Mr Justice Baker said legislation had put lesbian couples and their children in “exactly the same position as other types of parent and children”.
But he said every case was “fact-specific” and courts could give men who had donated sperm permission to seek contact.
The judge was speaking after giving two sperm donors permission to apply for “contact orders” despite objections from the lesbian parents of their biological children.
Mr Justice Baker said the lawyers involved had argued that the men’s cases – heard in the Family Division of the High Court in London – had “significant public policy implications”.
The judge said he had been told that the men’s cases were the first of their kind to appear in the High Court.
Mr Justice Baker said that in both cases he had considered “it was always part of the plans” that there should be some contact between the sperm donors and their biological children.
But he added that, when considering contact applications, the court would “look very carefully” to ensure that any risk of harm to children was avoided.
He said he had given the two men permission to apply for contact orders but stressed that it did not follow that any “substantive” order for contact would be made.
The judge said “great social changes” had “facilitated the creation of these new types of families”.
But he said lesbian mothers understandably continued to feel vulnerable.
Mr Justice Baker outlined his thoughts in a written judgment published after hearing arguments from lawyers representing sperm donors and lesbian parents.
He said none of the people involved should be identified.
Mr Justice Baker said he had considered the terms of the 2008 Human Fertilisation Embryology Act and policy underpinning reforms contained in that legislation.
“To my mind, the policy underpinning sections of the 2008 Act is simply to put lesbian couples and their children in exactly the same legal position as other types of parent and children,” he said.
“The position of a lesbian couple who have been granted the status of legal parents by the 2008 Act is exactly the same as any other legal parent.
“Having taken those rights into account, however, it is still open to the court, after considering all relevant factors, to grant leave to other persons to apply for (contact) orders.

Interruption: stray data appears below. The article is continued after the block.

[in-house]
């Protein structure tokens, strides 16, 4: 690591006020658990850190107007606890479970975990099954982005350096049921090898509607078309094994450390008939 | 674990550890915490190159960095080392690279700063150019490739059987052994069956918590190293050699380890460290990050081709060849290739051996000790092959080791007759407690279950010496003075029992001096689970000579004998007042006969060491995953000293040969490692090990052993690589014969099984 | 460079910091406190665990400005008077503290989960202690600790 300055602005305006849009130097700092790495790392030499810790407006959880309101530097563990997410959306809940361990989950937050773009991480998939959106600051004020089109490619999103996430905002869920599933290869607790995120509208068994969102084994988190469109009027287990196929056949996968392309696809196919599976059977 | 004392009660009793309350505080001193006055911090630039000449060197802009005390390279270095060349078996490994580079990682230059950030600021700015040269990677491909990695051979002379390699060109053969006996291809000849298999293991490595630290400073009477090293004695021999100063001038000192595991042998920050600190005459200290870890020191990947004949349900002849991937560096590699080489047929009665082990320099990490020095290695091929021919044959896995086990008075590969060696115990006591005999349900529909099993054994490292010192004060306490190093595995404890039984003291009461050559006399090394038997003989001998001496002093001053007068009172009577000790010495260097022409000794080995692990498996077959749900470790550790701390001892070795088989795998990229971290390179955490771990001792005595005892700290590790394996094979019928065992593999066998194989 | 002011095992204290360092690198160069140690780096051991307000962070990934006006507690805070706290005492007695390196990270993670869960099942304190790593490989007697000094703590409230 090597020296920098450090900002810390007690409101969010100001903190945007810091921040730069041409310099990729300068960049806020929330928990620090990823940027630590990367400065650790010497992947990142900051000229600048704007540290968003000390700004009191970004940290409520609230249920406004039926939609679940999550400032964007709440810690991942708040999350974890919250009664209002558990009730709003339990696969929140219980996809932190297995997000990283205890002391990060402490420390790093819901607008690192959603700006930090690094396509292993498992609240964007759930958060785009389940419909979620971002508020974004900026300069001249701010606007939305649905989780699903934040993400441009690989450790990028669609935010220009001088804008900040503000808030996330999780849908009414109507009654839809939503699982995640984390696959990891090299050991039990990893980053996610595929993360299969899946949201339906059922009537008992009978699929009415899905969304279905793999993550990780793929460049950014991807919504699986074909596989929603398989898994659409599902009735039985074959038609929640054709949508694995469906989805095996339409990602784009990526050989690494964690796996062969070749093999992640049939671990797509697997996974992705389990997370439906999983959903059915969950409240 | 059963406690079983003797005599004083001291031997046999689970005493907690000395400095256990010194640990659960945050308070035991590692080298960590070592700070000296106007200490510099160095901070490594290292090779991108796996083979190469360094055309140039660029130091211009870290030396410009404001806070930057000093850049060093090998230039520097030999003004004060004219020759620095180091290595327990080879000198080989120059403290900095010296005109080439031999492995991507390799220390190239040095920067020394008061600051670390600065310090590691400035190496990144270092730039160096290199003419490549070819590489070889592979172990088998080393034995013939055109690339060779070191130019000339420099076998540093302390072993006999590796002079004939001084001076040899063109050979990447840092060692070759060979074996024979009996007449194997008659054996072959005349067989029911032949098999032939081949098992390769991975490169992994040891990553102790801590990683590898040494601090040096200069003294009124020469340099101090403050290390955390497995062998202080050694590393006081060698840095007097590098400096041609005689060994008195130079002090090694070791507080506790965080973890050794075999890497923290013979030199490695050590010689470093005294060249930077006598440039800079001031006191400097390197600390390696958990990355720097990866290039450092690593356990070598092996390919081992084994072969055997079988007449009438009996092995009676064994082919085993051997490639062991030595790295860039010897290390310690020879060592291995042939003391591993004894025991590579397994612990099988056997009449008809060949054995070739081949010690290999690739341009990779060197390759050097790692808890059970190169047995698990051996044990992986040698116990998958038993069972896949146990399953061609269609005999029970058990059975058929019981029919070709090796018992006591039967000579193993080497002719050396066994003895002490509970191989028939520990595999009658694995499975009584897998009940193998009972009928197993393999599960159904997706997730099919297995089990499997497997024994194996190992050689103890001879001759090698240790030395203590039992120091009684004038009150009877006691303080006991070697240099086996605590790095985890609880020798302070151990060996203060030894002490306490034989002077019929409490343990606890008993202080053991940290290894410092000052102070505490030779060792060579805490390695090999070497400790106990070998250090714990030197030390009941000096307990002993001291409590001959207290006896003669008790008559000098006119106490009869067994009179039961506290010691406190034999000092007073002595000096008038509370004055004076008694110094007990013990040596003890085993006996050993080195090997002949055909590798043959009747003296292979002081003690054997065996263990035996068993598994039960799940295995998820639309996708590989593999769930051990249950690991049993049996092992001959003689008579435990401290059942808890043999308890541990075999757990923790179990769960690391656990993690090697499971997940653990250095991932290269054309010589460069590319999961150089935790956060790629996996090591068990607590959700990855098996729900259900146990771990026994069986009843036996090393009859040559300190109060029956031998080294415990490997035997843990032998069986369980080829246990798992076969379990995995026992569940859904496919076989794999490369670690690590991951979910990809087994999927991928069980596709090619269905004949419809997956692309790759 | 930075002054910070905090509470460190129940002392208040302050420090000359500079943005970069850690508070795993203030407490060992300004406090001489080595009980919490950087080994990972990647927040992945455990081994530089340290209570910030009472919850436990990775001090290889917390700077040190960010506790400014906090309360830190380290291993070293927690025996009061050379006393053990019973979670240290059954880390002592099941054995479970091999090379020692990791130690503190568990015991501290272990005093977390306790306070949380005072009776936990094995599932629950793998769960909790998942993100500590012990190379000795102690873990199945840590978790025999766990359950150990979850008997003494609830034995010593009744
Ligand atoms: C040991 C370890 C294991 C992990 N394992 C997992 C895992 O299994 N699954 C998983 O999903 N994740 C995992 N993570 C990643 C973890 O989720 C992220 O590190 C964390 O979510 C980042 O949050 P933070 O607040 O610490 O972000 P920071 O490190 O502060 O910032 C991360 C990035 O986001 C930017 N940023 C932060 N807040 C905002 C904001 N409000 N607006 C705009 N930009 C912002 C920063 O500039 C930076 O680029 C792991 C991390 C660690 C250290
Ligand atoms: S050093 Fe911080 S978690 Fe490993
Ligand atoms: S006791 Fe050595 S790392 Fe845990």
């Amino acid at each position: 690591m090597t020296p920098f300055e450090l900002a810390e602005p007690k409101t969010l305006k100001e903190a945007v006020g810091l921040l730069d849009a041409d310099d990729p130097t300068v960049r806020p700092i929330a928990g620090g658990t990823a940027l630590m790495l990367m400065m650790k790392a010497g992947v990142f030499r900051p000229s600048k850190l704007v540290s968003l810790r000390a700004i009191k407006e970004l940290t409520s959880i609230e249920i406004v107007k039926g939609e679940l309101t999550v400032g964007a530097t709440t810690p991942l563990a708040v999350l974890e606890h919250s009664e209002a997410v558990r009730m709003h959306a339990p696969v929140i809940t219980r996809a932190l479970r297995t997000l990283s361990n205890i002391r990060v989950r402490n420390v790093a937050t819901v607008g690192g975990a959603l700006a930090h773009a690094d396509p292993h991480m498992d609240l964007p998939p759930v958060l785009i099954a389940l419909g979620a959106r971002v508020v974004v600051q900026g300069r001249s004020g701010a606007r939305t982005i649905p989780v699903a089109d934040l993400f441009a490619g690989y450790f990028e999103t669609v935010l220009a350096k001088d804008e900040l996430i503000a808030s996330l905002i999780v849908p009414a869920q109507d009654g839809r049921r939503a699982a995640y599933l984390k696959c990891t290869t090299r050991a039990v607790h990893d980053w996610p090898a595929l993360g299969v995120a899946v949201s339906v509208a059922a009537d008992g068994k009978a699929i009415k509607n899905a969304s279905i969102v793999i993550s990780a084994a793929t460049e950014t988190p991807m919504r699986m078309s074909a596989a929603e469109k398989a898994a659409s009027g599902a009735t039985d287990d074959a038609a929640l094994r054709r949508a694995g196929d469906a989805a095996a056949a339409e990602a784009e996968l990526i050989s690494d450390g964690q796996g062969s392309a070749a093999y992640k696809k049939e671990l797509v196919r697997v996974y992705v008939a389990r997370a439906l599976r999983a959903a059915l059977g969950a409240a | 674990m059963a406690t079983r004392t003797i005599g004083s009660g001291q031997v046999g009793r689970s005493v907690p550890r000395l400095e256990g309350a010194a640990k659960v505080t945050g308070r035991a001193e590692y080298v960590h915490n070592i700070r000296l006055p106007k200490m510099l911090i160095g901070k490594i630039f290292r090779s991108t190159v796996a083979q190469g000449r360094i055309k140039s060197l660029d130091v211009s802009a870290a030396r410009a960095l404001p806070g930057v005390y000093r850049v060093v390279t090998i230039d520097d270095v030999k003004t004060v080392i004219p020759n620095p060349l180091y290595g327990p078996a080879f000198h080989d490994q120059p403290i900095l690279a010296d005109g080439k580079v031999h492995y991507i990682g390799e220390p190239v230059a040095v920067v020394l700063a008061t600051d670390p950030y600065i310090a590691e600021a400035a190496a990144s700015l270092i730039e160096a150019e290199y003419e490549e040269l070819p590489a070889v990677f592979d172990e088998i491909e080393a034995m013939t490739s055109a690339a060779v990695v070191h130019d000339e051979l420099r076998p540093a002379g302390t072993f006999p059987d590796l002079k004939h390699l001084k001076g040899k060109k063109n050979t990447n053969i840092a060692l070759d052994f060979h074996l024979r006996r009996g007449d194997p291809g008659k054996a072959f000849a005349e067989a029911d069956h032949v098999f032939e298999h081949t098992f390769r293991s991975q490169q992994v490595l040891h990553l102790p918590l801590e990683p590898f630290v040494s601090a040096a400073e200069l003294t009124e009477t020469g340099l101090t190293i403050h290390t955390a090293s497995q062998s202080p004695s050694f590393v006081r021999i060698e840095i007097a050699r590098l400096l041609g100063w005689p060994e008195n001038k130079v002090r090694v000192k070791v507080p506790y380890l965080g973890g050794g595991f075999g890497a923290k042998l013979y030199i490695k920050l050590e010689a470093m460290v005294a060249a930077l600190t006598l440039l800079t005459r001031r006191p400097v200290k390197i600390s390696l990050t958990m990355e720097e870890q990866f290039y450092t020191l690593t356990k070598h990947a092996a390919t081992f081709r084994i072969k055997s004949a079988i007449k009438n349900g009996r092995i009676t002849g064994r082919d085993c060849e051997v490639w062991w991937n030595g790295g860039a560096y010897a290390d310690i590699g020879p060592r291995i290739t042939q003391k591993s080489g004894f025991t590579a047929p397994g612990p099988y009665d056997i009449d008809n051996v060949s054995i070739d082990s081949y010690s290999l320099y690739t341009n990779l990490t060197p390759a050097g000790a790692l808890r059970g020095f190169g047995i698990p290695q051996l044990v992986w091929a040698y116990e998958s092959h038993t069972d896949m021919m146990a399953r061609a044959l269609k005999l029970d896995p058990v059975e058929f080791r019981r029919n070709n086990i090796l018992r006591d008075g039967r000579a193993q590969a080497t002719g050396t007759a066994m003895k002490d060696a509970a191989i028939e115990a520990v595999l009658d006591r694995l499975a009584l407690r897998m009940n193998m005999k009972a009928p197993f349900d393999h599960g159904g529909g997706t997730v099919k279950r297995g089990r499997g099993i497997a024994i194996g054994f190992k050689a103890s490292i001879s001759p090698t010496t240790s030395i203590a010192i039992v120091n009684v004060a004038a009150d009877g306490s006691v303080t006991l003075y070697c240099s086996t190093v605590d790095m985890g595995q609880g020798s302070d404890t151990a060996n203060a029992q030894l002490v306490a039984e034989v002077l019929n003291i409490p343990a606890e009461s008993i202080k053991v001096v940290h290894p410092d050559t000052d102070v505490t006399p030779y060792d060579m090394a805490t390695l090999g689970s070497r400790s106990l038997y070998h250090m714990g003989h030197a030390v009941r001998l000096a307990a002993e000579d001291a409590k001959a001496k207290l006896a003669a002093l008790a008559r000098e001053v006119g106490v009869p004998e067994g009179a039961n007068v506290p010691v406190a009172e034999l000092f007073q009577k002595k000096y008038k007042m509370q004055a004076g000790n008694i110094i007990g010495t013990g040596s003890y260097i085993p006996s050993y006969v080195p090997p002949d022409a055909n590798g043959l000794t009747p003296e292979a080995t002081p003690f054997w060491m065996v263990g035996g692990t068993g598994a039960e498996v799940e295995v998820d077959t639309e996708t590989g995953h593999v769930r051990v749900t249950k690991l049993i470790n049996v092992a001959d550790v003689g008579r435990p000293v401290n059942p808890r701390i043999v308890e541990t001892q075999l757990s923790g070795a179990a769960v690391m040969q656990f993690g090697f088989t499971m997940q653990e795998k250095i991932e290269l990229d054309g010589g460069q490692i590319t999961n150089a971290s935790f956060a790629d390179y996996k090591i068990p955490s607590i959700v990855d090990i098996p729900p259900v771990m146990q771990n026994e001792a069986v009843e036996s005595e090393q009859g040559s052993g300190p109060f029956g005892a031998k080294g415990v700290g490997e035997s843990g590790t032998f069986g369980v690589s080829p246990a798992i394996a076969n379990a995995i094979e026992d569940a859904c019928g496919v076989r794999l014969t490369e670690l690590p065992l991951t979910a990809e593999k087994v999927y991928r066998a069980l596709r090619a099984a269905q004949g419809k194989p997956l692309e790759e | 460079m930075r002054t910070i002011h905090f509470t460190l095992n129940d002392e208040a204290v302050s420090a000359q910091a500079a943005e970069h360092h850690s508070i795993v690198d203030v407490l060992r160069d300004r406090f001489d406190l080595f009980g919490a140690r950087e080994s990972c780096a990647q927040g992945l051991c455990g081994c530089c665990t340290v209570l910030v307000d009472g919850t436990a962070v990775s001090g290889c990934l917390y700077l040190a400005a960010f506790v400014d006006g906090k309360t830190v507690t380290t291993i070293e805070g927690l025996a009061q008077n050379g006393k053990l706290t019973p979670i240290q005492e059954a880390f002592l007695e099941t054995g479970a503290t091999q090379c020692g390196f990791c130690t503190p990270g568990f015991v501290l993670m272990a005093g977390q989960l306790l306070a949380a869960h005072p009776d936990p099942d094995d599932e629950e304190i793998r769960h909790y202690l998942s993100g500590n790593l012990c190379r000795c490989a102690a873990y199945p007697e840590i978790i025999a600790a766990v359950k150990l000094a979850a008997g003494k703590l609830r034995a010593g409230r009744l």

“In this regard, the position of biological fathers who have been deprived of the status of legal parent by the 2008 Act is the same as any other person.”
He added: “In some cases, the reforms, and the policy underpinning those reforms, will be decisive. Each case is, however, fact-specific.”
Mr Justice Baker said the cases he had considered centred on two men who had been in a relationship for 20 years.
One - referred to by the judge as “S” - had provided sperm for two children born to a woman in a lesbian relationship.
The second - referred to by the judge as “T” - had provided sperm for a child born to a different woman in a separate lesbian relationship.
He outlined disagreements relating to both men and both lesbian couples.
The lesbian partner of the woman who gave birth to S’s children had been upset when T referred to her as “auntie” rather than “mother”, the court heard.
It was alleged that T had complained of “cheating lesbians who have stolen our sperm” and “jumped up and down, banging his chest”.
The lesbian partner of the woman who gave birth to S’s children accepted that she had described T as “a manipulative little shit”, the judge was told.
Mr Justice Baker said the woman who gave birth to S’s children had alleged that S had said he was “equal” to her lesbian partner and had added: “After all, she can’t call herself the father, can she?”
And the woman who gave birth after a sperm donation from T had been worried about T putting “emotional pressure” on her child.
She said she was afraid about the child growing up “confused about the different roles of adults in his life”, the judge was told.